I love to visit Puebla. This Friday I will be making a repeat visit — the second one in two weeks. Puebla has a lot going for it, including a regal cathedral and friendly zocalo.
This is a city built by Spaniards to replicate Old World charm. It has a European feel with wide pedestrian avenues. Ten days ago I had the pleasure of traveling with Jane, Dave, Mari, Helene and Suzanne. We all started together in Oaxaca on a Friday morning and returned on a Monday afternoon (except Helene who flew in and out of Mexico City from Connecticut). I took over 350 photographs and lost them all in the upload because I deleted by memory card before I checked whether the upload was complete (it wasn’t, thanks to iPhoto or a bad internet connection). Doomed, I called on my fellow travelers for help and all the photos shown here are courtesy of them. Definitely lesson learned!
Open wide and don’t miss those huge Puebla sandwiches called cemitas. The best are at Cemitas las Poblanitas in the Mercado del Carmen. I challenge you to get your mouth around this one, stuffed with grilled onions, chiles, pounded and breaded chicken breast, a mound of avocado, and three kinds of cheese. The assembly line satisfies the customers who wait. Photo on left by Dave Emerson; on right, Helene has her hands full. You can see I don’t want you to miss these! I ate there two days in a row.
Excellent upscale restaurants rival any four-star in the major cities of the world. We had dinner at a few of them: El Mural de los Poblanos, the restaurant at CasaReyna hotel, and La Conjura.
Suzanne Kinney took this beautiful photo of Talavera ceramics that adorn the facades of 18th century buildings. The decorative pieces add visual punch to dinner tables. Dave Emerson’s photo of Talavera de la Reyna dinnerware says it all.
To read more about Puebla, see David Emerson’s Oaxaca Chapulines blog and from there link to his Picasa album that features the stunning photos of the city, some of which I have borrowed here. Dave managed to capture a Carnavale parade/dance celebration we stumbled upon at the Zocalo. It was magical.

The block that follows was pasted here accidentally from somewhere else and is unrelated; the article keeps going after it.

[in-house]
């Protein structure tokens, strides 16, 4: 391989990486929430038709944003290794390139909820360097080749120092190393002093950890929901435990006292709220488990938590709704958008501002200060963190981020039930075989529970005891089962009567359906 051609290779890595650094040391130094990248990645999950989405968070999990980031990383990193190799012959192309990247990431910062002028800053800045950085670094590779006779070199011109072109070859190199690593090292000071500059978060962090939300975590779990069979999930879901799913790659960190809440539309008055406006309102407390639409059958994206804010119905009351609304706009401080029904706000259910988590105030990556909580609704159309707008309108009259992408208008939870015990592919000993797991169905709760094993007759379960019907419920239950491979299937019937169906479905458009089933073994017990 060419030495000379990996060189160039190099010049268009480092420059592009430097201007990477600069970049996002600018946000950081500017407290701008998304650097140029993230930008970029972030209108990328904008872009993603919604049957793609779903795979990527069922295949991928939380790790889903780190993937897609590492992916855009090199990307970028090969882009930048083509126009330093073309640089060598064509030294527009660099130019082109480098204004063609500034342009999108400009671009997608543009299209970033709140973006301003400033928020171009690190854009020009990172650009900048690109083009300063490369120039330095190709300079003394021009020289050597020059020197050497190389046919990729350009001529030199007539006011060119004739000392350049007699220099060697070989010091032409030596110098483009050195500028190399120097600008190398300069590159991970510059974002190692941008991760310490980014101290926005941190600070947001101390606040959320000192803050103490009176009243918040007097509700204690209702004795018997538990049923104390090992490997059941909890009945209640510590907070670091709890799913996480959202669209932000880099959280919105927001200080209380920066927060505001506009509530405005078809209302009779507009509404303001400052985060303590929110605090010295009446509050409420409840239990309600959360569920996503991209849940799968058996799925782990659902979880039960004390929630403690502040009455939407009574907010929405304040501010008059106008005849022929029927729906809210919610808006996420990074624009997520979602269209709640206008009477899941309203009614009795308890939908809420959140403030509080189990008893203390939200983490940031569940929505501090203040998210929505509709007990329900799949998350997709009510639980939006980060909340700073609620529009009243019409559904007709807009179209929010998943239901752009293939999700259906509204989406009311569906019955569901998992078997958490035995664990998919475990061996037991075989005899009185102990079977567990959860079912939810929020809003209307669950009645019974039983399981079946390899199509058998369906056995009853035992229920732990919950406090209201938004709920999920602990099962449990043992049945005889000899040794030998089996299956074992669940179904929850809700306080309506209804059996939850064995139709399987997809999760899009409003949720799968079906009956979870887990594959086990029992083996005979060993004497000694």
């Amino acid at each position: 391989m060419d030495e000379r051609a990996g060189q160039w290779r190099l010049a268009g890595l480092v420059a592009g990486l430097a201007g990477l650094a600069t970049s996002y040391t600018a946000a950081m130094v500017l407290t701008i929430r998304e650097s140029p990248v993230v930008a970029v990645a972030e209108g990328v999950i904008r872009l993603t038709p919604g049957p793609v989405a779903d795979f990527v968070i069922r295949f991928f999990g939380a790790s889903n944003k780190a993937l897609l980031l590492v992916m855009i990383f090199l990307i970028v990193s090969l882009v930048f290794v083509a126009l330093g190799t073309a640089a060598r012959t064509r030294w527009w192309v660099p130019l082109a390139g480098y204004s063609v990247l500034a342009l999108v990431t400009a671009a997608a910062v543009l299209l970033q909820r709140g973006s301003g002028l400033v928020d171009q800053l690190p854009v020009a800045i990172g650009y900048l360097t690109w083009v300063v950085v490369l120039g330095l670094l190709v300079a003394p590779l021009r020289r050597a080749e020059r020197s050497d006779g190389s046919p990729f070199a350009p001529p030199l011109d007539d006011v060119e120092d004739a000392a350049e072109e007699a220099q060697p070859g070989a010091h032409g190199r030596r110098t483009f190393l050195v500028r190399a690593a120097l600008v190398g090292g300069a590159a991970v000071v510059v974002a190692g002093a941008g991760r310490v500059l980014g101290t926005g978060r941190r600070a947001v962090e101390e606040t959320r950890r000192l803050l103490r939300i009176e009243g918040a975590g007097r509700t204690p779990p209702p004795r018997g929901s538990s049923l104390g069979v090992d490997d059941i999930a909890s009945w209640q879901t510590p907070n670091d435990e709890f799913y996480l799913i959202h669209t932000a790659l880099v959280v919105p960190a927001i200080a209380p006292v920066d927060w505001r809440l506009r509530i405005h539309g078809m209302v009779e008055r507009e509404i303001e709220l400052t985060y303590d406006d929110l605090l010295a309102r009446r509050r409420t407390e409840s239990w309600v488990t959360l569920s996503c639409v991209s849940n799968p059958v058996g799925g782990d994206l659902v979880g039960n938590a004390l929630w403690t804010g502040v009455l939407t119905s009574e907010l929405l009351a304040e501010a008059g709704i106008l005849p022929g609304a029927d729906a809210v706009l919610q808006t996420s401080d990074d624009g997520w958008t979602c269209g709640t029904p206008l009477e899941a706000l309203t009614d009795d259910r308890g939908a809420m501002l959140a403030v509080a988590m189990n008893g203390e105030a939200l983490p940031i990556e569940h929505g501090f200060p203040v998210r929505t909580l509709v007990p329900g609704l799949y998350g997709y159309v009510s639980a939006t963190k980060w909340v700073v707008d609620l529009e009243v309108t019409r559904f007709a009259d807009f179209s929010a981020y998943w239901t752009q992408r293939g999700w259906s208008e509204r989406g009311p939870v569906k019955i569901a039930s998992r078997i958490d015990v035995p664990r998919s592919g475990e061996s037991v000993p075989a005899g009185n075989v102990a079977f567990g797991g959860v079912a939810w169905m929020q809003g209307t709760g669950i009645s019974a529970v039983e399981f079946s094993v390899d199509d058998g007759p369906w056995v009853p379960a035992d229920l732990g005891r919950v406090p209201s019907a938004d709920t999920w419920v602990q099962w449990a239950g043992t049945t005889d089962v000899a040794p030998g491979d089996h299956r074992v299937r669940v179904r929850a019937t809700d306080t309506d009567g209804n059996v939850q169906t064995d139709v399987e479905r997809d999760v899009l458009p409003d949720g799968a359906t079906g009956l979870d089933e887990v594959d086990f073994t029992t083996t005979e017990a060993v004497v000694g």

I’m meeting my sister in Puebla this Friday afternoon. She is arriving from San Francisco into Mexico City’s Benito Juarez International Airport. I am arriving from Oaxaca. We’ll both catch a bus. She will get on the Estrella Roja bus just outside the International Terminal Two (Be sure you check your arrival terminal. If you come into Terminal One, you have to take the Air Train to Terminal Two.) From the airport to Puebla is about two hours. But, time goes fast — there’s free WiFi. My trip on ADO will take a little more than four hours.
Puebla Highlights 2012: NY Times travel writer Freda Moon (she wrote the feature about Oaxaca) is in Puebla this week. She asked me what I loved about Puebla and this was what I told her:
- The Museo Amparo is open but it is undergoing renovations and the entrance is around the corner on 7 Oriente; gift shop is a shadow of its former self.
- The Exconvento Santa Rosa is closed for renovations.
- Take an extraordinary guided visit at Talavera de la Reyna in their Cholula workshop; called ahead to arrange this — muy amable.
- Discover Talavera Celia, excellent quality, D04, at about 30% less than Talavera Uriarte and Talavera de la Reyna, though their patterns and use of color is not as complex. Their shop/cafe is in the antique district on 5 Oriente #608 (222-242-3663). Didn’t get to their taller/workshop at Manzano #8, Col. Arboledas de Guadalupe. 222-235-1891.
- Dine at CasaReyna, a boutique hotel with gorgeous ambience, excellent food, reasonably priced with good wine list also reasonably priced.
- La Conjura is a Spanish restaurant in a cave that served as an aging cellar for meat long ago. Unusual menu. Intimate and pricey.
- Ekos Restaurant in the Casona de la China Poblana has the best breakfasts with scrambled eggs and huitlacoche.
- A favorite shopping spot is the only artisan cooperative in town — Siuamej Puebla Crafts Cooperative, representing the indigenous groups of the Sierra Norte — Av. Juan de Palafox y Mendoza #206 just off the Zocalo. Lovely quechquemitls with natural dyes woven on backstrap looms, embroidered work, pottery, beaded jewelry.
- Fabulous antique Poblano silver jewelry at La Quinta de San Antonio antique shop owned by Antonio & Alfonso, 2 Sur 509 enter on 7 Oriente,firstname.lastname@example.org –call or email them (222-232-1189); reasonably priced, very special.
- New photography museum is across the street. They have an exhibition of the best Oaxaca and Mexico photographers.
- Take in the Sunday flea market. Lots of fleas, antique coins, out of circulation Mexican bills, a few good things. Most all the good stuff is in the stores.
- Stay at the Hotel Colonial — excellent value but noisy if on the street or pedestrian walkway (a spot for street theatre past my bedtime); within walking distance to everything.
- Love staying at Puebla de Atano — used to be the Italian consulate; within walking distance to everything. I book this on hotels.com and save 15-20% off the advertised rate.
- Went to Tonanzintla church — fabulous! That and the visit and explanation of the talavera process at de la Reyna was the highlight of the weekend.
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